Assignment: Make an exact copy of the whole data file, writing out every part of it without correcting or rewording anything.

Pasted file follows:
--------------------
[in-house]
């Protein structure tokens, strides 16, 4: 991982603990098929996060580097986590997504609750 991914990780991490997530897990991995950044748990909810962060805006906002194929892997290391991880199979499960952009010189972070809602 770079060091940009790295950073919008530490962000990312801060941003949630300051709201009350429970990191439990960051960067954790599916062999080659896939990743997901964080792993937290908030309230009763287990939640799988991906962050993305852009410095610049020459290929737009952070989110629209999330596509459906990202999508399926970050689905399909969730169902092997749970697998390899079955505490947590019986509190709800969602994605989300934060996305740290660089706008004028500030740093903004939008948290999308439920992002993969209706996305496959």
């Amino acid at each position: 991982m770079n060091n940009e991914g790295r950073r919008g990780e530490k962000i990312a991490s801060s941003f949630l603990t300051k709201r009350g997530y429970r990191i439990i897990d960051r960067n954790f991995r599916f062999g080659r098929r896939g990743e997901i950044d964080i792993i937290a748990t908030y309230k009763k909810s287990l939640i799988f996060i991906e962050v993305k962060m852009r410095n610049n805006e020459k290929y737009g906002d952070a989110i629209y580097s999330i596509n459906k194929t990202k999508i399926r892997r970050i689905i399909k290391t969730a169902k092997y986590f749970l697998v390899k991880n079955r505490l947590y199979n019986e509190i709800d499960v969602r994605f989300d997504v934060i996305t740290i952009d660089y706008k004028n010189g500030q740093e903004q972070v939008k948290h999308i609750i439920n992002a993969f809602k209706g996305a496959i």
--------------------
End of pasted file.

[in-house]
């Protein structure tokens, strides 16, 4: 991982603990098929996060580097986590997504609750 991914990780991490997530897990991995950044748990909810962060805006906002194929892997290391991880199979499960952009010189972070809602 770079060091940009790295950073919008530490962000990312801060941003949630300051709201009350429970990191439990960051960067954790599916062999080659896939990743997901964080792993937290908030309230009763287990939640799988991906962050993305852009410095610049020459290929737009952070989110629209999330596509459906990202999508399926970050689905399909969730169902092997749970697998390899079955505490947590019986509190709800969602994605989300934060996305740290660089706008004028500030740093903004939008948290999308439920992002993969209706996305496959």
């Amino acid at each position: 991982m770079n060091n940009e991914g790295r950073r919008g990780e530490k962000i990312a991490s801060s941003f949630l603990t300051k709201r009350g997530y429970r990191i439990i897990d960051r960067n954790f991995r599916f062999g080659r098929r896939g990743e997901i950044d964080i792993i937290a748990t908030y309230k009763k909810s287990l939640i799988f996060i991906e962050v993305k962060m852009r410095n610049n805006e020459k290929y737009g906002d952070a989110i629209y580097s999330i596509n459906k194929t990202k999508i399926r892997r970050i689905i399909k290391t969730a169902k092997y986590f749970l697998v390899k991880n079955r505490l947590y199979n019986e509190i709800d499960v969602r994605f989300d997504v934060i996305t740290i952009d660089y706008k004028n010189g500030q740093e903004q972070v939008k948290h999308i609750i439920n992002a993969f809602k209706g996305a496959i």